The V6 diesel from the S 350 BlueTec is currently one of the most refined diesel engine on the market, and the S-Class is probably the best soundproofing luxury saloon in the world. The maximum torque of 620 Nm is available from 1,600 rpm and 80% of it is ready even from idling speed.
The S 350 BlueTec accelerates very linear and progressively without much effort. We couldn’t have wished more from a diesel.
The hybrid assembly on the S 500 Plug-In Hybrid is simply more refined. The electric engine’s torque supports the heat engine and the acceleration makes it feel like a real TGV. The pulling force is outstanding, very similar to the electric propulsion. When using the electric engine the overall calmness sensation is perfectly blended with the requirements of the luxury class.
The dynamic performances are not negatively influenced not even by the 240 kg kerbweight excess (2.215 kg compared to 1.975 kg for the diesel version). Only in fast bends, the rear part of the hybrid has somehow a little inertia because of the heavy battery that weighs 180 kg, mounted in the trunk, behind the rear seats.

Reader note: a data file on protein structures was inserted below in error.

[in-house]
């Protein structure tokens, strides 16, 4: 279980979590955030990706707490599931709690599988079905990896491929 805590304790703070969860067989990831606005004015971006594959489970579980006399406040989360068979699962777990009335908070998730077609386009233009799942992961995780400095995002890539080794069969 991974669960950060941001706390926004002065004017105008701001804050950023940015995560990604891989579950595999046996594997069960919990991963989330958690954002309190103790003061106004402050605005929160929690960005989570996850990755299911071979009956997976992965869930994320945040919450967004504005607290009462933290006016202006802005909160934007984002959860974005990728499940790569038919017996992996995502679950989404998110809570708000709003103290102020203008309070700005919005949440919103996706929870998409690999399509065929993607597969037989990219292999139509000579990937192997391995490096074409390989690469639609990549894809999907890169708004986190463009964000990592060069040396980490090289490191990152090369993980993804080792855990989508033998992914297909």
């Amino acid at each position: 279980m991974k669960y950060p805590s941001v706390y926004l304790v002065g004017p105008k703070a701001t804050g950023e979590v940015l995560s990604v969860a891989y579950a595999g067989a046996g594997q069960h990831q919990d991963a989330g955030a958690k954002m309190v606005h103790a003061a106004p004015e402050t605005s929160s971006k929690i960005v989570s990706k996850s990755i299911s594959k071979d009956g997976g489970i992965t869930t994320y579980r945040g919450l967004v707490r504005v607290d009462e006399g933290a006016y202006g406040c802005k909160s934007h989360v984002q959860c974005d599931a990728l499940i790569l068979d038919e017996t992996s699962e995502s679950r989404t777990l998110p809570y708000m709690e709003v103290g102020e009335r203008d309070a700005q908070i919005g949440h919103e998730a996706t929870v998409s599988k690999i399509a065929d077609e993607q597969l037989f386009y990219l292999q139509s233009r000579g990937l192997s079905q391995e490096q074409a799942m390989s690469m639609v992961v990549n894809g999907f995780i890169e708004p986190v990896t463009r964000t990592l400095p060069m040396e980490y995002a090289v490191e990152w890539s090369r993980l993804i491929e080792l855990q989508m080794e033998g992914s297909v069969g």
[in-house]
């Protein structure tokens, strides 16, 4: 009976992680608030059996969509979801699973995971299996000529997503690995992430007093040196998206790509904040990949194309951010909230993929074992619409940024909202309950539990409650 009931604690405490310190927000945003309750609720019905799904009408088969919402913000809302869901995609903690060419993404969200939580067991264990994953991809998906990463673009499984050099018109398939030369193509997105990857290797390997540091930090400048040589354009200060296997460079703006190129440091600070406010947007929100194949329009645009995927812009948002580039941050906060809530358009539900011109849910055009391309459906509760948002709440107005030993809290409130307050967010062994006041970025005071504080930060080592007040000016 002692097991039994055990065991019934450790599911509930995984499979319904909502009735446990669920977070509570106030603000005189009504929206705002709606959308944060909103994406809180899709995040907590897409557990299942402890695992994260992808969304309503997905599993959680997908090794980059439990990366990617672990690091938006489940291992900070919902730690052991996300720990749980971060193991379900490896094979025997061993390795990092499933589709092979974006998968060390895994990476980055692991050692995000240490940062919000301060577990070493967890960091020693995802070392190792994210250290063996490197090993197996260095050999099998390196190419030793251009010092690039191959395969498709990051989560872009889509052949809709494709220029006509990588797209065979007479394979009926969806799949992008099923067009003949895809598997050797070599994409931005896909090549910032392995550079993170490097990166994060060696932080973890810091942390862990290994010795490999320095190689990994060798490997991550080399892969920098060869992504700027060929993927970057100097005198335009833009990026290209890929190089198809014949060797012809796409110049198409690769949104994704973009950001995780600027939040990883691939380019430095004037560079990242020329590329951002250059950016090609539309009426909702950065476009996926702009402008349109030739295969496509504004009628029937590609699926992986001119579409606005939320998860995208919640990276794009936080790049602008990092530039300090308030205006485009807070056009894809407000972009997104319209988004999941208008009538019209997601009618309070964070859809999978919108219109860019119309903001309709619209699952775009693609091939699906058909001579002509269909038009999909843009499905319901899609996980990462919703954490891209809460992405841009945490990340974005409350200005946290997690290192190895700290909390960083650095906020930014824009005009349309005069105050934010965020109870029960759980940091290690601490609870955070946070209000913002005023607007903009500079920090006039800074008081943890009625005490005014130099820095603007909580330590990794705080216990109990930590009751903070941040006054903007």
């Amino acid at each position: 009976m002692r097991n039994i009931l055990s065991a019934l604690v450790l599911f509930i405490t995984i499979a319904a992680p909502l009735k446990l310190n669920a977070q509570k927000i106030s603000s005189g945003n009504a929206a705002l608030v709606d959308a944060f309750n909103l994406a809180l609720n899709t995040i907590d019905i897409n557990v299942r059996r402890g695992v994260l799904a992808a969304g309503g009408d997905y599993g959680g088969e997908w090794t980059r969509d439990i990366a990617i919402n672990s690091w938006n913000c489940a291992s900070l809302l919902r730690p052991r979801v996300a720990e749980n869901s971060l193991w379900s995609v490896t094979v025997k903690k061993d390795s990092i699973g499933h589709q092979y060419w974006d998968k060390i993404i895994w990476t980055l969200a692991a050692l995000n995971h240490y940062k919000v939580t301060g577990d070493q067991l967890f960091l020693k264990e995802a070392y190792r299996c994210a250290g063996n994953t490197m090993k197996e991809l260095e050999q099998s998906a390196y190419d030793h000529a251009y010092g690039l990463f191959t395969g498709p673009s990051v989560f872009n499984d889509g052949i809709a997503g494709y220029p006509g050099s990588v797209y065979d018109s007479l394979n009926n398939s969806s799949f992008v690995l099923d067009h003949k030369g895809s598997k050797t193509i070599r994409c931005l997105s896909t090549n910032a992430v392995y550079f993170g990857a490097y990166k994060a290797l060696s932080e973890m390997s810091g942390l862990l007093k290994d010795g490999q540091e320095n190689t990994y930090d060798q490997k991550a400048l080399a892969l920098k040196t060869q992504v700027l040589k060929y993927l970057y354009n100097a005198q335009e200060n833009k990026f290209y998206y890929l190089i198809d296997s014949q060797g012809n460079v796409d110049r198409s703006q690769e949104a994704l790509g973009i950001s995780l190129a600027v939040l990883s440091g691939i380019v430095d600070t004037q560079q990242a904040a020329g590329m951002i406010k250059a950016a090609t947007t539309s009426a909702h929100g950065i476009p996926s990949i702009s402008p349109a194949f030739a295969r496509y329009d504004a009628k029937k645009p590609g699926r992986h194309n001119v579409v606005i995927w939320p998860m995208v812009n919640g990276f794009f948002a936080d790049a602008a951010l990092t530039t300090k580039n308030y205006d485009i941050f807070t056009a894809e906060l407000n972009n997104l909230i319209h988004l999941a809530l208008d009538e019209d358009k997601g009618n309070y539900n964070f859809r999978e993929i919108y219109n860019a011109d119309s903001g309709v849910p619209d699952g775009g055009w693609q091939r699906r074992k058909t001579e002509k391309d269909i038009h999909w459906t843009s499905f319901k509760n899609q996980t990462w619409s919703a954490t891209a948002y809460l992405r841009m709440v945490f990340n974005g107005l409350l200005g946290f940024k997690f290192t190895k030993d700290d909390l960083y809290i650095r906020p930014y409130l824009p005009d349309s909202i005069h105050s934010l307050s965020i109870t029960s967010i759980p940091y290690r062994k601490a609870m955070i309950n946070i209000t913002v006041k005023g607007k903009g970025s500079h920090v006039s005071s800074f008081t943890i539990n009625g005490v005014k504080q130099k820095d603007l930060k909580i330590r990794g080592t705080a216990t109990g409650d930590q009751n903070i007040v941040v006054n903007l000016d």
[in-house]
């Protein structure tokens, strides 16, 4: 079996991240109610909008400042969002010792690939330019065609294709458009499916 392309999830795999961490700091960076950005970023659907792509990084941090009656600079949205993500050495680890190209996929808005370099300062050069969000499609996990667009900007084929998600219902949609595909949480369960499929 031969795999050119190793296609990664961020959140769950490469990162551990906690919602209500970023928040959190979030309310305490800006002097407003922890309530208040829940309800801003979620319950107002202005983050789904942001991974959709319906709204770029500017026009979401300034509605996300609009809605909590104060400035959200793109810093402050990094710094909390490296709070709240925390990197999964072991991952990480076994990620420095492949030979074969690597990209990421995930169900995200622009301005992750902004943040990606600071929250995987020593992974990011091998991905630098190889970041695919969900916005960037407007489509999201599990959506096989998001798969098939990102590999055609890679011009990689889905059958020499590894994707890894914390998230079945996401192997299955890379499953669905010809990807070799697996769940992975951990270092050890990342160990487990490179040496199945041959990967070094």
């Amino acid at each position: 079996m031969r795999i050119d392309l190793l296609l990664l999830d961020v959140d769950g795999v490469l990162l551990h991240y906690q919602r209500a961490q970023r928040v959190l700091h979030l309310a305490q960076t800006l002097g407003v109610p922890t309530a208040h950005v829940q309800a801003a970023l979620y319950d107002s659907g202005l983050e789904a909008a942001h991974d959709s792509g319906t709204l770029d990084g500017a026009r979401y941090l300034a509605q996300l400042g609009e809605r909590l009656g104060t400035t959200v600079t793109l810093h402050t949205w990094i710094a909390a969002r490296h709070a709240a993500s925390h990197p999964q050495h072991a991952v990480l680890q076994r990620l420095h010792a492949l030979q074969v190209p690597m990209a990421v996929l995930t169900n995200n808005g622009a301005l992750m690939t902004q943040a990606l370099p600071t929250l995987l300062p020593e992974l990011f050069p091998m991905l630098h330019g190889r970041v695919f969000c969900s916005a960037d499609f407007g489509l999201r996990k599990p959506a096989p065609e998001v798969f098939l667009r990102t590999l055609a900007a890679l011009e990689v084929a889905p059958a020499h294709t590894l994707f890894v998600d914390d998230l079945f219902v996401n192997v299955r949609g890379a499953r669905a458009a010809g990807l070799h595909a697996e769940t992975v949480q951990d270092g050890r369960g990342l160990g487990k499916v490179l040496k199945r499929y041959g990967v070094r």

But this is only marginal and it appears only in a tight and quick turns. On the other hand, the only disadvantage of this hybrid could be the volume of the trunk, because it is 115 litres smaller. S 500 Plug-In Hybrid trunk’s volume is 390 litres compared to 510 litres for the S 350 BlueTec.
Without a doubt, the S 500 Plug-In Hybrid is more efficient than the S 500 and the dynamic performances are quite similar. The surprise is that the S 500 Plug-In Hybrid is more efficient than the economical S 350 BlueTec diesel. Not only because of this, but it’s much better equipped and more refined, meaning that it’s worth paying the 22,500 euro price difference for the Plug-In Hybrid. The hybrid is more environment-friendly, modern, in one word, it is the future.
|S 500 Plug-In Hybrid
|S 350 BlueTec long
|Max. output/revs (HP/rpm)
|Max. torque/revs (Nm/rpm)
|Max. output (HP)
|Max. torque (Nm)
|Max. output hybrid system (HP)
|Max. torque hybrid system (Nm)
|aut., 7 gears
|aut., 7 gears
|Trunk volume (l)
|Max. speed (km/h)
|Acceleration 0-100 km/h (s)
|NEDC Fuel consumption (l/100 km)
|CO2 Emissions (g/km)
|Electric range (km)
|Price (euro with VAT, GER)